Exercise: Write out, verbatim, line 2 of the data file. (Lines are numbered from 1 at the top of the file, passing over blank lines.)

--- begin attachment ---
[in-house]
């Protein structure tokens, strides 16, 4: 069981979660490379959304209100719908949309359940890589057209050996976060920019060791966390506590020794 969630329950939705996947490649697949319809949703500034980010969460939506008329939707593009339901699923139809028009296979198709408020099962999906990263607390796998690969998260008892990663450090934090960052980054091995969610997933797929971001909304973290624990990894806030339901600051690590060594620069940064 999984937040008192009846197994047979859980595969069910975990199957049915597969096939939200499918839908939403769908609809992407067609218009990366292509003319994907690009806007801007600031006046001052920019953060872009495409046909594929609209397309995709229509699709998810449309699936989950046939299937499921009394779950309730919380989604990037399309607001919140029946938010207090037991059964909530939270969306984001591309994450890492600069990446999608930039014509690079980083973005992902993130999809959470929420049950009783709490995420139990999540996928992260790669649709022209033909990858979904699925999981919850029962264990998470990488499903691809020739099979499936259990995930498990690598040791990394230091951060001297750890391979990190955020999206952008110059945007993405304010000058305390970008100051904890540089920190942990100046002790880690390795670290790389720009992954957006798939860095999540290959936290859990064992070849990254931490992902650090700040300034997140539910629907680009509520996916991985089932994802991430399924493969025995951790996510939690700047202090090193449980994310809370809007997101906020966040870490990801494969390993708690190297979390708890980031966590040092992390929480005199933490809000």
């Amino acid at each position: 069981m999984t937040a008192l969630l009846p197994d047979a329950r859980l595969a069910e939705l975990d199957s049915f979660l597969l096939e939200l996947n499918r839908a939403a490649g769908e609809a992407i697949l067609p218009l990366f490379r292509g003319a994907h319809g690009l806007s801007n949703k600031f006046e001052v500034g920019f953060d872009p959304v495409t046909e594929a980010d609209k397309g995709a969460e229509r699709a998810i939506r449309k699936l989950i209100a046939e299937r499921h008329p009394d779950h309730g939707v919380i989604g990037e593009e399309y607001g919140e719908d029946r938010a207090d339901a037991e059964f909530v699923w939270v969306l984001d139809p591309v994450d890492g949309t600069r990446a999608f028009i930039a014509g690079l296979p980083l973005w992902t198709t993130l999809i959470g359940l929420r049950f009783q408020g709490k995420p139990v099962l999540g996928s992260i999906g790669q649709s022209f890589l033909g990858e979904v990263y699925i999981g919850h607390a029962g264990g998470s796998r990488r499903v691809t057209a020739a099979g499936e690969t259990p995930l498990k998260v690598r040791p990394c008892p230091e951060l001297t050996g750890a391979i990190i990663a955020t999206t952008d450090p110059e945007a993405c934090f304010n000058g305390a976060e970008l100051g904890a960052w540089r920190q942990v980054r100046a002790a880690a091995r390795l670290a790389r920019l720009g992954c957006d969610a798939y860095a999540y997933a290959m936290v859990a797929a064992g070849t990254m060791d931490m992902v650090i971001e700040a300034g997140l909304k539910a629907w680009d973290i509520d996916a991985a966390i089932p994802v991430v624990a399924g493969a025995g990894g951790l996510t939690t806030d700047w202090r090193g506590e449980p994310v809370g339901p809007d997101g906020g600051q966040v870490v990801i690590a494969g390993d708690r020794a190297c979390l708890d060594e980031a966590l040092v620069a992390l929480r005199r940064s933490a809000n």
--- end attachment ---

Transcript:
């Protein structure tokens, strides 16, 4: 069981979660490379959304209100719908949309359940890589057209050996976060920019060791966390506590020794 969630329950939705996947490649697949319809949703500034980010969460939506008329939707593009339901699923139809028009296979198709408020099962999906990263607390796998690969998260008892990663450090934090960052980054091995969610997933797929971001909304973290624990990894806030339901600051690590060594620069940064 999984937040008192009846197994047979859980595969069910975990199957049915597969096939939200499918839908939403769908609809992407067609218009990366292509003319994907690009806007801007600031006046001052920019953060872009495409046909594929609209397309995709229509699709998810449309699936989950046939299937499921009394779950309730919380989604990037399309607001919140029946938010207090037991059964909530939270969306984001591309994450890492600069990446999608930039014509690079980083973005992902993130999809959470929420049950009783709490995420139990999540996928992260790669649709022209033909990858979904699925999981919850029962264990998470990488499903691809020739099979499936259990995930498990690598040791990394230091951060001297750890391979990190955020999206952008110059945007993405304010000058305390970008100051904890540089920190942990100046002790880690390795670290790389720009992954957006798939860095999540290959936290859990064992070849990254931490992902650090700040300034997140539910629907680009509520996916991985089932994802991430399924493969025995951790996510939690700047202090090193449980994310809370809007997101906020966040870490990801494969390993708690190297979390708890980031966590040092992390929480005199933490809000």